While enterprises have the resources to create a strong and secure IT infrastructure, small businesses and consumers may not.
Such users need security products that are easy to use, yet offer comprehensive protection, says a Microsoft executive.
“If you have to go to four or five different vendors [to meet these requirements], that causes a lot of complexity,” says Bruce Cowper, senior program manager, security initiative at Microsoft Canada Co. in Mississauga.
Cowper was part of a roundtable, on Monday, on the security needs of small business owners and home PC users.
Much of the discussion focused on the features of Microsoft Windows Live OneCare, a security add-on to the Windows operating system that is designed to serve this market’s unique demands.
OneCare includes anti-virus, anti-spyware, anti-phishing and two-way firewall capabilities.
In addition to its security features, the product also serves as a PC tune-up utility and can be used for tasks such as: hard drive defragmentation, enhancing system operations, and automated backup.
Users get 24/7 IT support via e-mail, phone or chat.
Microsoft is promoting what it calls the “comprehensiveness” of OneCare.
“All the tools are built into one interface,” says Cowper. “Your security centre becomes a one-stop-shop for security questions.”
According to Cowper, to accommodate the fact that home users and small business owners may have more than one computer, a OneCare license will support up to three PCs, he says.
While losing information to security attacks is equally damaging to both small business owners and home users, the data these users strive to protect may be markedly different, says Jon Arnold, principal at Toronto-based J. Arnold & Associates, an industry analyst and marketing consultancy.
A home user will most likely want to protect items of emotional value, such as personal photos and home videos, says Arnold. By contrast, he says, a small business owner’s concern would usually be financial and customer records, and maintaining business continuity, particularly if it’s an e-business.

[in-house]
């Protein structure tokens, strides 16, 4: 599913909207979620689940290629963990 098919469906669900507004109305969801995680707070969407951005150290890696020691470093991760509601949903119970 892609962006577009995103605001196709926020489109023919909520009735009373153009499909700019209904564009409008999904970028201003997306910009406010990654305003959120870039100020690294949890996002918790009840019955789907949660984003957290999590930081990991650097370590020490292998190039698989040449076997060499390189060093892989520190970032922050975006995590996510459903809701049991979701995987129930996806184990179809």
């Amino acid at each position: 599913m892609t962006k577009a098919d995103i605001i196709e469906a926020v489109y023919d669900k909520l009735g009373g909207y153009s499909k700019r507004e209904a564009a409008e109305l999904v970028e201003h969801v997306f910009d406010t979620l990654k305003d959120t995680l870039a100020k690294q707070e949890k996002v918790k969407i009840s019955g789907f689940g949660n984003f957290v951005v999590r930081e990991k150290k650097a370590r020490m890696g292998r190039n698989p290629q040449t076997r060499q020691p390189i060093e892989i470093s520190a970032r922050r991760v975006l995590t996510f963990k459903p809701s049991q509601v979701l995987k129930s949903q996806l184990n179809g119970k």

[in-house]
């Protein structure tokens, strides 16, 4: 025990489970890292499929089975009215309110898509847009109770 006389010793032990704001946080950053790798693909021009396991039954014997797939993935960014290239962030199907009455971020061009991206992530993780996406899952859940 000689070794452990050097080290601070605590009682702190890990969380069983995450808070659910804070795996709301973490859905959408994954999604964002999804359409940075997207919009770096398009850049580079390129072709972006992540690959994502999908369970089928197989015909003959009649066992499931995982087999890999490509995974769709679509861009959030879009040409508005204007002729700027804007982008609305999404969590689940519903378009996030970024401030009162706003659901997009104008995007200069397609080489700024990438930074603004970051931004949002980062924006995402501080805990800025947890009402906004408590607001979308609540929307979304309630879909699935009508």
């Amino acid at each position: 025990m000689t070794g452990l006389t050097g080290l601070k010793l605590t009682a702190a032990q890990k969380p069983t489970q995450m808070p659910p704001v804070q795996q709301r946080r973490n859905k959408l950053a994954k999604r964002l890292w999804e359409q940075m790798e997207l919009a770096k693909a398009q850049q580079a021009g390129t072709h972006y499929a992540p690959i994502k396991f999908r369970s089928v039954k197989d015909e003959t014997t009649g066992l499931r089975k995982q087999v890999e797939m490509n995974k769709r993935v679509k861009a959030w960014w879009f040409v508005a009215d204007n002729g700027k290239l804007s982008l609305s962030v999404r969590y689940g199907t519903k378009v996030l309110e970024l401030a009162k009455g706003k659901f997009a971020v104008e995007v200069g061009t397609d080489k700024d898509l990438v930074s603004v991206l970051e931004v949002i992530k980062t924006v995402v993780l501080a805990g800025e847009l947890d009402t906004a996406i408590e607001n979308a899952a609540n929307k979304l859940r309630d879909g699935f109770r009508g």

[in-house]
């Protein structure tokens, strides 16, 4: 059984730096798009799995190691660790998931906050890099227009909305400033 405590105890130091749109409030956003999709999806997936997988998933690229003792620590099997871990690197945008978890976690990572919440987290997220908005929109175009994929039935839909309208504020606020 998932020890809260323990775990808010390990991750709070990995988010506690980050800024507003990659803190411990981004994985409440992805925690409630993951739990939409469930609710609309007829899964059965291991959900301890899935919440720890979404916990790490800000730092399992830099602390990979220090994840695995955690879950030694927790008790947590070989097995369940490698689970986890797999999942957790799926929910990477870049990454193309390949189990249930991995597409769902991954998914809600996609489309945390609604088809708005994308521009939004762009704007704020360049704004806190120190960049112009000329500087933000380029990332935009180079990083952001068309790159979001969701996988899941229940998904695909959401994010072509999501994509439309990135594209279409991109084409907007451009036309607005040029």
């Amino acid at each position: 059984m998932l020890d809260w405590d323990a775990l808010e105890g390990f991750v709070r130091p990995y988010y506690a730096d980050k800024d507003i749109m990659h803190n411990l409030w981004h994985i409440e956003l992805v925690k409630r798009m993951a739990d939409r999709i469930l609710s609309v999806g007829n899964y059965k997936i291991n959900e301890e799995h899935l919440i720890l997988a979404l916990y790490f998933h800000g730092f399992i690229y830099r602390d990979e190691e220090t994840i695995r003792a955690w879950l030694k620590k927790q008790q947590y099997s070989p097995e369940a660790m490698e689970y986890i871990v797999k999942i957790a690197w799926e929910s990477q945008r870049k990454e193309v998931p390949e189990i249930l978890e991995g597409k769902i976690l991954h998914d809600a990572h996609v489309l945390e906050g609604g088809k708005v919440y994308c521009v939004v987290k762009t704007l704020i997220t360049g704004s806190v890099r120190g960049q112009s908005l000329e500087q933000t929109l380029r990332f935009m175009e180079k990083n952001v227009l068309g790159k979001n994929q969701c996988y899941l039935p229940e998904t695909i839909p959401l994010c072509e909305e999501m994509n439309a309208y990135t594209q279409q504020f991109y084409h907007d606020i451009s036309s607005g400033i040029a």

He said OneCare would be “very suitable for a SOHO-type of operation where there isn’t a lot of computing power and no IT infrastructure.”
In addition, he says, small business owners and home users are generally not up to speed on the nuances of security risks and threats. “They want something simple that works that they don’t have to think about.”
To that end, users can install OneCare and just let it run in the background, says Sumeet Khanna, director of Windows Live Services at MSN Canada.
But besides protecting financial and emotional investment, the customer support is designed to meet all user needs and eliminate the question of where the buck actually stops when it comes to support, says Khanna.
“Consumers are looking for someone to take ownership of the entire experience.”
“Comprehensive” customer support, the automated backup feature and a single unified interface that offers a familiar look and feel are what make the OneCare product different, says Cowper.
Gemma Moore, owner of MG Moore Designs, agrees that OneCare’s single-vendor approach works for her one-woman graphic design company in Kincardine, Ont. “Instead of the two or three programs I would have required, I just needed the one.”
Moore says the fact that the tool is pretty much self-regulating, allows her to invest time in running her business rather than on managing security.
She hasn’t yet found it necessary to contact IT support, however, Moore appreciates its availability especially as she runs a one-person operation.
Other security products work quite well, says Arnold, and the protection offered by these tools – including OneCare – is similar across the board. However, he says, OneCare’s single-vendor approach is pretty hard to beat.